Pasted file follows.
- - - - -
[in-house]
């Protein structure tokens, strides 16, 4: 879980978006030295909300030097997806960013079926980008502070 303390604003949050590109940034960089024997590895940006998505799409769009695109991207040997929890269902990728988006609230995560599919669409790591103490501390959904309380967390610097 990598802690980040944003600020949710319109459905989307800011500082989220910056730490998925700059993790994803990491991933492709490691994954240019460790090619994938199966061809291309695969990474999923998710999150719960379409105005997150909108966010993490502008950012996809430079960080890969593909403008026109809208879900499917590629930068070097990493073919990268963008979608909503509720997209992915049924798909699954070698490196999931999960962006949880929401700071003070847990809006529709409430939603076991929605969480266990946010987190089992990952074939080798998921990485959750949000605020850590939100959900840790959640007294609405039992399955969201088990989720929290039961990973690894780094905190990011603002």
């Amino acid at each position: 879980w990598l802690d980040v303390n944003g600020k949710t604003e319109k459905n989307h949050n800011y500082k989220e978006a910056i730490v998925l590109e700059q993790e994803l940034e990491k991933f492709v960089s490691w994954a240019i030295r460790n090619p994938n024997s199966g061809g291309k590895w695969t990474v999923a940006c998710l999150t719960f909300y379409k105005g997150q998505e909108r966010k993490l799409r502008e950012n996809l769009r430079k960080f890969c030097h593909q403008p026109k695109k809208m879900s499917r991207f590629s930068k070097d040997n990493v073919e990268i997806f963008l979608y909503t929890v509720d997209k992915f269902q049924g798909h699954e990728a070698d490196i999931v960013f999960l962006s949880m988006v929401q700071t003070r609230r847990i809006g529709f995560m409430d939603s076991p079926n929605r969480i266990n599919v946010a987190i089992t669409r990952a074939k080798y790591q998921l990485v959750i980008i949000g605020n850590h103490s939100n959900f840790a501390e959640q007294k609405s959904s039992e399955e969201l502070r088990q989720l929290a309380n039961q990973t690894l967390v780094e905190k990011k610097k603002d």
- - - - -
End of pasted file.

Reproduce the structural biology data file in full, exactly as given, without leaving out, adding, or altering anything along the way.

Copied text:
[in-house]
């Protein structure tokens, strides 16, 4: 879980978006030295909300030097997806960013079926980008502070 303390604003949050590109940034960089024997590895940006998505799409769009695109991207040997929890269902990728988006609230995560599919669409790591103490501390959904309380967390610097 990598802690980040944003600020949710319109459905989307800011500082989220910056730490998925700059993790994803990491991933492709490691994954240019460790090619994938199966061809291309695969990474999923998710999150719960379409105005997150909108966010993490502008950012996809430079960080890969593909403008026109809208879900499917590629930068070097990493073919990268963008979608909503509720997209992915049924798909699954070698490196999931999960962006949880929401700071003070847990809006529709409430939603076991929605969480266990946010987190089992990952074939080798998921990485959750949000605020850590939100959900840790959640007294609405039992399955969201088990989720929290039961990973690894780094905190990011603002």
């Amino acid at each position: 879980w990598l802690d980040v303390n944003g600020k949710t604003e319109k459905n989307h949050n800011y500082k989220e978006a910056i730490v998925l590109e700059q993790e994803l940034e990491k991933f492709v960089s490691w994954a240019i030295r460790n090619p994938n024997s199966g061809g291309k590895w695969t990474v999923a940006c998710l999150t719960f909300y379409k105005g997150q998505e909108r966010k993490l799409r502008e950012n996809l769009r430079k960080f890969c030097h593909q403008p026109k695109k809208m879900s499917r991207f590629s930068k070097d040997n990493v073919e990268i997806f963008l979608y909503t929890v509720d997209k992915f269902q049924g798909h699954e990728a070698d490196i999931v960013f999960l962006s949880m988006v929401q700071t003070r609230r847990i809006g529709f995560m409430d939603s076991p079926n929605r969480i266990n599919v946010a987190i089992t669409r990952a074939k080798y790591q998921l990485v959750i980008i949000g605020n850590h103490s939100n959900f840790a501390e959640q007294k609405s959904s039992e399955e969201l502070r088990q989720l929290a309380n039961q990973t690894l967390v780094e905190k990011k610097k603002d």